I say it’s a park.
They say it’s an open space plaza.
Let’s call the whole thing off.
No, really. When it comes to extending light rail by nuking the park/open space plaza next to the Broadway Center in downtown Tacoma, let’s call the whole thing off.
There are other ways — better ways — to extend the current Link line up the hill to the Stadium District. This particular alignment — dubbed A2a by Sound Transit planners — brings too much of what Councilman David Boe called “collateral damage.”
It not only eliminates rare open space where the Broadway Farmers Market sets up, where First Night is centered, where other festivals and fundraisers locate, it severely disrupts the Pantages Theater next door.
Broadway Center executive director David Fischer told a Tacoma City Council committee last week that the semitrailers that deliver the popular traveling shows would have no other place to load and unload. The dual tracks that would be built past the historic theater on the way to either Broadway or St. Helens Avenue also would take away the triangular plaza in front of the theater entrance.
Sound Transit staff is obligated to present all possible alignments to policymakers. They didn’t seem to favor one over the others during a briefing before the committee. But council members had nothing good to say about the use of the area known officially as Theater Square.
Both state and federal transportation law prohibit using public parks as routes for road or rail projects unless there isn’t a “feasible and prudent alternative.” But it isn’t a park, Sound Transit staff asserts. It is an “open space plaza” and therefore not covered by the ban.
Not a park? It has grass and trees and benches and fountains. It is used as a gathering place and for “passive recreation.” It is a significant feature in downtown and has been since it opened 20 years ago.
And people call it a park (mostly because it is). This year’s gay pride event held there wasn’t called “Out In The Open Space Plaza,” for example.
Odds are that a judge would agree that it looks and walks and quacks like a park. Since there are several “sensible and prudent alternatives,” this alignment would likely be blocked if someone sued (and someone would sue).
Since Sound Transit staff doesn’t seem especially enthusiastic about it — and it is far more expensive than the logical route up Stadium Way — it should go away. But when Councilman Boe suggested taking it off the table, both city and Sound Transit staff said it needed to remain at least through the public comment period and through a presentation to the entire City Council set for Dec. 17. A decision on which alignments to study further won’t be made until early 2014, and the “winner” won’t be selected until late 2014 or early 2015.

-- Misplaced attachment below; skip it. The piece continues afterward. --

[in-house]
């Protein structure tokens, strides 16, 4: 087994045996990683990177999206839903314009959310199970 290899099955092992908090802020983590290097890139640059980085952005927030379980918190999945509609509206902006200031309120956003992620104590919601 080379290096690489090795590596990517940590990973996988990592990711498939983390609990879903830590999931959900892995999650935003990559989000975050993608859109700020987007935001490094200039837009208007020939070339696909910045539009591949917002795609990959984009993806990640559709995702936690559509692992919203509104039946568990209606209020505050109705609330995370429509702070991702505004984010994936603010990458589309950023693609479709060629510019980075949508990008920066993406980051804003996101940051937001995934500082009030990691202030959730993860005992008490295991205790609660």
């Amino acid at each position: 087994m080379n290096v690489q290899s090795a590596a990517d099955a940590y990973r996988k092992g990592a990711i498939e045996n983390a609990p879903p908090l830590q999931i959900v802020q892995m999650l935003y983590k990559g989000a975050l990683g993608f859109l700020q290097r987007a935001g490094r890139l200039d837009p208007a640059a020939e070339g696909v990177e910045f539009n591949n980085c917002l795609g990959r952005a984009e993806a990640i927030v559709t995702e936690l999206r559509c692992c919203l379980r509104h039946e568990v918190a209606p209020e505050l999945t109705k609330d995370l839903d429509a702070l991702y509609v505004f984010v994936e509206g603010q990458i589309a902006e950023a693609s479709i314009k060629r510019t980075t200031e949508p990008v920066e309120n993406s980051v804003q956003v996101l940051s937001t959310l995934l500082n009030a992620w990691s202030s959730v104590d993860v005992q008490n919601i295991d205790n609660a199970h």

Why must this bad idea still hang around? Keeping it around just for the sake of process does damage because it delays attempts to make better use of the small park.
Fischer had been talking to Pierce Transit about taking over Theater Square in hopes of putting more events there — food trucks, outdoor concerts, festivals, fundraisers for nonprofit groups.
Part of this vision involves remodeling the park/not-a-park to include covered space for all-weather use and to provide space for up to 2,000 people to hear a concert. Downtown doesn’t have anything like that.
It is certainly sturdy enough since the Pierce Transit bus turnaround below was engineered to support Theater on the Square and a five-story building. A canopy and a few thousand people should be easy.
Fischer wants the park renewal to be part of a capital fundraising campaign for all three theaters that is currently being crafted. But conversations with Pierce Transit can’t resume as long as the park is being considered by Sound Transit as a route for Link expansion.
Save the park/open space plaza. Take Theater Square off the Link extension list.Peter Callaghan: 253-597-8657 peter.callaghan@ thenewstribune.com @CallaghanPeter